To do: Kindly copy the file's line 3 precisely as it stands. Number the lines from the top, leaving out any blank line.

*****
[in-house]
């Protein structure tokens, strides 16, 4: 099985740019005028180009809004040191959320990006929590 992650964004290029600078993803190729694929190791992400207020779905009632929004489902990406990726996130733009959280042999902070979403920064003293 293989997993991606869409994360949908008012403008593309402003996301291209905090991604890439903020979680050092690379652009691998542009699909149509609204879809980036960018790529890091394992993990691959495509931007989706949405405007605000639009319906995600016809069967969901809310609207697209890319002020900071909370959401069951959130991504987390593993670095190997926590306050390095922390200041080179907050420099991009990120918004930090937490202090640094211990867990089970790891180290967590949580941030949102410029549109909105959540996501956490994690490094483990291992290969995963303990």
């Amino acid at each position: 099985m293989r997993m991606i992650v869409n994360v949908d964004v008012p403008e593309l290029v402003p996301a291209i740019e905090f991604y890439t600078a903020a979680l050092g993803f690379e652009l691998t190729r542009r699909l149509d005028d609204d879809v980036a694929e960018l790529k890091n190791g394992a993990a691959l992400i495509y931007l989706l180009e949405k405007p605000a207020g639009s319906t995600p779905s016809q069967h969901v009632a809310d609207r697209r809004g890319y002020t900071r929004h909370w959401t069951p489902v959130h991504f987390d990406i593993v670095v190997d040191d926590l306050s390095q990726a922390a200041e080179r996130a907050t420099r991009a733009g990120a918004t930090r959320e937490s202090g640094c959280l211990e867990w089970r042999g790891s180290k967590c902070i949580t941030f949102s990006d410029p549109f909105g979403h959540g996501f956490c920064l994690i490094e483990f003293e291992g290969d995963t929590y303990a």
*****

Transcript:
């Amino acid at each position: 099985m293989r997993m991606i992650v869409n994360v949908d964004v008012p403008e593309l290029v402003p996301a291209i740019e905090f991604y890439t600078a903020a979680l050092g993803f690379e652009l691998t190729r542009r699909l149509d005028d609204d879809v980036a694929e960018l790529k890091n190791g394992a993990a691959l992400i495509y931007l989706l180009e949405k405007p605000a207020g639009s319906t995600p779905s016809q069967h969901v009632a809310d609207r697209r809004g890319y002020t900071r929004h909370w959401t069951p489902v959130h991504f987390d990406i593993v670095v190997d040191d926590l306050s390095q990726a922390a200041e080179r996130a907050t420099r991009a733009g990120a918004t930090r959320e937490s202090g640094c959280l211990e867990w089970r042999g790891s180290k967590c902070i949580t941030f949102s990006d410029p549109f909105g979403h959540g996501f956490c920064l994690i490094e483990f003293e291992g290969d995963t929590y303990a």